"No me toca," said Sonja, wrenching her shoulder away from my hand. She walked over to the jukebox and turned it up still higher. "La reina," she growled. I smiled. I was happy. It was the precious end of another Thursday-night dinner shift, and I was with my girls. My stubborn girls. We were fighting, but not really, because we were together. And it was still summer and Selena was the queen.

Later, things would only get better, when I would see Marcus again, for the first time since . . . I looked at my watch. For the first time since three thirty this afternoon, after he'd serenaded me with some song by the White Stripes and we'd had our second hands-on make-out session of the day. I'd left him at his place, snoozing, beautiful, unworried, with a note stuck between the strings of his guitar. It was a request: write a song for me.

I imagined him there still, dreaming next to my note, under an invisible cloud of his sweet, sweet breath, waiting for me, perfect.

Okay, gross. If I was listening to myself talk like this, I'd tell myself to snap out of it. I flipped another chair onto table four, surprised at how light it felt. Everything felt lighter tonight.


Excerpted from The Hookup Artist by Tucker Shaw Copyright © 2006 by Tucker Shaw. Excerpted by permission.
All rights reserved. No part of this excerpt may be reproduced or reprinted without permission in writing from the publisher.
Excerpts are provided by Dial-A-Book Inc. solely for the personal use of visitors to this web site.

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Meet the Author

Tucker Shaw grew up in Denver, Colorado, where he loved the chile con queso at Piccolo's on Evans Avenue. Since moving to New York, he's written several self-help books for teens (some more helpful than others) and two young adult novels: Flavor of the Week (a love story with recipes) and Confessions of a Backup Dancer (co-authored with "Anonymous"). He's a big Selena fan and loves watching TV.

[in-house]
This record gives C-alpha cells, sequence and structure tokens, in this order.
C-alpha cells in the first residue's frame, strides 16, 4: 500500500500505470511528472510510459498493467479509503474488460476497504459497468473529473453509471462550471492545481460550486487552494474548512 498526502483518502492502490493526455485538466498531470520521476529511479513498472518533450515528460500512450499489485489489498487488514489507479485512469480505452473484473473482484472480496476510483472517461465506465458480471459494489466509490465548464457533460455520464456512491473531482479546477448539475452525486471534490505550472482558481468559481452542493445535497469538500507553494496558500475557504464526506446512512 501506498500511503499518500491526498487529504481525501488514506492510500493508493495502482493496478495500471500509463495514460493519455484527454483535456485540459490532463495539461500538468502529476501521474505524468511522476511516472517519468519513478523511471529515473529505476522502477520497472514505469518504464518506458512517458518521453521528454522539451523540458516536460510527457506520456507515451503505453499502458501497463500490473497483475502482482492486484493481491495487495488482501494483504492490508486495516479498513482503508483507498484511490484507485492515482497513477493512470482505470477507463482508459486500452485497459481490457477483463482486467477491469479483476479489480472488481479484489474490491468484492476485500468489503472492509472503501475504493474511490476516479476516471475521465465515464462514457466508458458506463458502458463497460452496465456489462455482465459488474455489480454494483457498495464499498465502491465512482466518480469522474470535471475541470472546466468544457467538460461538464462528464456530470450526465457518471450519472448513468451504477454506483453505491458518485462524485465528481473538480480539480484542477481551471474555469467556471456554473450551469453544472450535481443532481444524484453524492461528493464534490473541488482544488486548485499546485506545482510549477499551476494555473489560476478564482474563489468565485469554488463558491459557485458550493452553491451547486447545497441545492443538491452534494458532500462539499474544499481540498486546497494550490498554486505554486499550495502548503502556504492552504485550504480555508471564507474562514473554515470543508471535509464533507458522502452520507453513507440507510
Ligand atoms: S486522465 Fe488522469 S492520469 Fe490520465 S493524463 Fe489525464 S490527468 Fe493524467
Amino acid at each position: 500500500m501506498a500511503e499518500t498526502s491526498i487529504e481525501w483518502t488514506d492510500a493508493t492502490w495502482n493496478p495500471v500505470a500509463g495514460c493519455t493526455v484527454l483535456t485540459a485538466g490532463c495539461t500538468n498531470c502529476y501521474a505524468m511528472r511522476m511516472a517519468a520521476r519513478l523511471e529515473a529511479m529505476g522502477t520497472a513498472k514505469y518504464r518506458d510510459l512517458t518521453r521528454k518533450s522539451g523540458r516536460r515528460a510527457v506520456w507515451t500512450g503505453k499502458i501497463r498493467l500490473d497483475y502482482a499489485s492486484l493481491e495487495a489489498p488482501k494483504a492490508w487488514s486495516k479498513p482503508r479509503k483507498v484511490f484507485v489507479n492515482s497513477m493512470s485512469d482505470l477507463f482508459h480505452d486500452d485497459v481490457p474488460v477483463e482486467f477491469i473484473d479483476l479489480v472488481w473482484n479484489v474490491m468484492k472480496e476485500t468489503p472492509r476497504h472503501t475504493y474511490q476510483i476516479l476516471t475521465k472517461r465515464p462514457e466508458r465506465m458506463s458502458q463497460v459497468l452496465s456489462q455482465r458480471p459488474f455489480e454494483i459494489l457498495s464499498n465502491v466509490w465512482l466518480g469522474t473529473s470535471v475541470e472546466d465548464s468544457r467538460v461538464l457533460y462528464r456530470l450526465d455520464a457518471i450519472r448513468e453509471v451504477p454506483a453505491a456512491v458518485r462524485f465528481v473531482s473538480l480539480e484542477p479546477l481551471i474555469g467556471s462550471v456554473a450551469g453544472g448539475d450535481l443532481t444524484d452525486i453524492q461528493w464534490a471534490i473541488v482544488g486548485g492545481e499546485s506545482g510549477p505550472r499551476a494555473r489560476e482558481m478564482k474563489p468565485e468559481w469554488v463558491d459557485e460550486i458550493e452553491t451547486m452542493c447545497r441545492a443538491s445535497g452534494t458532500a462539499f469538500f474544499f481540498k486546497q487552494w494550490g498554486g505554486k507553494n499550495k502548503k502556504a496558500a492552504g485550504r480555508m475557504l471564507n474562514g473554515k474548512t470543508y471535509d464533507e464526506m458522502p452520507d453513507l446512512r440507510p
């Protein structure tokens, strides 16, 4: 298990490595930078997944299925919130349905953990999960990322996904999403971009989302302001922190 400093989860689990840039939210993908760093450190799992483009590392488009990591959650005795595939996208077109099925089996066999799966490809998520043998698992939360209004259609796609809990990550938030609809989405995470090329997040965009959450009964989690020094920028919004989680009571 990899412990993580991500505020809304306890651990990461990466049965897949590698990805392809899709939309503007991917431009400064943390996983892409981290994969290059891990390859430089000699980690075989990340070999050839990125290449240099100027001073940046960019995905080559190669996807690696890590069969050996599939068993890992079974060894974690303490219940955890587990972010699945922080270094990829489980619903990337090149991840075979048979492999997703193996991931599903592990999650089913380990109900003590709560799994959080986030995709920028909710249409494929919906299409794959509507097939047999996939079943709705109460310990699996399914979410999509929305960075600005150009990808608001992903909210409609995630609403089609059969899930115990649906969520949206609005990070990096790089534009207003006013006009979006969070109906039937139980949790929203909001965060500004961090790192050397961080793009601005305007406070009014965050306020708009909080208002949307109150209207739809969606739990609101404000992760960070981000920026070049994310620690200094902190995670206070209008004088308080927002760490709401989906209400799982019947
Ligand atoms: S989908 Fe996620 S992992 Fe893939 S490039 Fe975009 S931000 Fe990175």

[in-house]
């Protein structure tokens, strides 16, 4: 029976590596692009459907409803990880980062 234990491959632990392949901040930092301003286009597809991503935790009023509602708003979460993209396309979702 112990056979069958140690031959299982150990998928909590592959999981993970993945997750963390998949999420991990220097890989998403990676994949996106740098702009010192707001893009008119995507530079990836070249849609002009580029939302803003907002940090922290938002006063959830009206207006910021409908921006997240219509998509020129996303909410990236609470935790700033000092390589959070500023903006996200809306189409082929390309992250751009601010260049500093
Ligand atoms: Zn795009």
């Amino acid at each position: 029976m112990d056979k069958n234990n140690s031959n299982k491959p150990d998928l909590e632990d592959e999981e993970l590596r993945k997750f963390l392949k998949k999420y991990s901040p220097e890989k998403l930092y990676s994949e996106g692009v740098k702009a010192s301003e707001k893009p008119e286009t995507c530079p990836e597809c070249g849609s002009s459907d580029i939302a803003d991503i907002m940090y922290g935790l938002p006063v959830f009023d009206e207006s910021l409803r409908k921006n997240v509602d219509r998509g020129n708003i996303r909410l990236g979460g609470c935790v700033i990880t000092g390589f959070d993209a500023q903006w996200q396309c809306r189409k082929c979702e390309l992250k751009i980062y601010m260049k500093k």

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Hookup Artist 3.8 out of 5 based on 0 ratings. 6 reviews.
Anonymous More than 1 year ago
Anonymous More than 1 year ago
Guest More than 1 year ago
wow this book is relly cool. i found this in my school library and i was surprised to find to only book there with a gay guy!!! it was a great story that *cough* i kinda took, but i highly recomend it to any one 14 or up!!!!!!
Guest More than 1 year ago
Boy meets boy. Boy falls in love with boy. Boy must resolve the dilemma of setting said object of affection up with one of his best friends (who happens to be a girl who has just been dumped by a jerk boy). Lucas is the quintessential hookup artist for his two friends Cate and Sonja. Oh, and Lucas is gay. This story truly is a drama and does a pretty good job of recreating the maelstrom of emotions and hormones that are the mix in high school. Many of the stories published about gay teens seem to be surrounded with a halo of light. The instances of harassment are glossed over and the hero or heroine basks in the glow of knowing that their families and friends are far more understanding of the lifestyle than the frightened teen ever imagined. This story is a little more realistic about the comments and conundrums that a gay teen must face. The use of the alliterative pet names was a little annoying, but otherwise, the characters were well defined and the plot provided a snapshot of the highs and lows of friendships, trust, and ¿hooking up.¿ The story concluded with a sentence that allows the reader to create his/her own continuing saga which, depending on a reader¿s taste, may or may not be satisfying. This story would provide opportunity for discussion about personal choices, relationships, and teen alcohol use, but would really be more of a book to be read for the pleasure of the reader.
Guest More than 1 year ago
ok so when i got this book i didnt havew a clue that lucas was a guy and he was gay....it was seriously one of my favorite books! i really think its good for teens 14 and up! take my advice read it!
Guest More than 1 year ago
omg when i took this book out of the library i really thought it was oing to be wack but it wasnt. this book was soooo goood!I LUV IT!!!i seriously couldnt stop reading!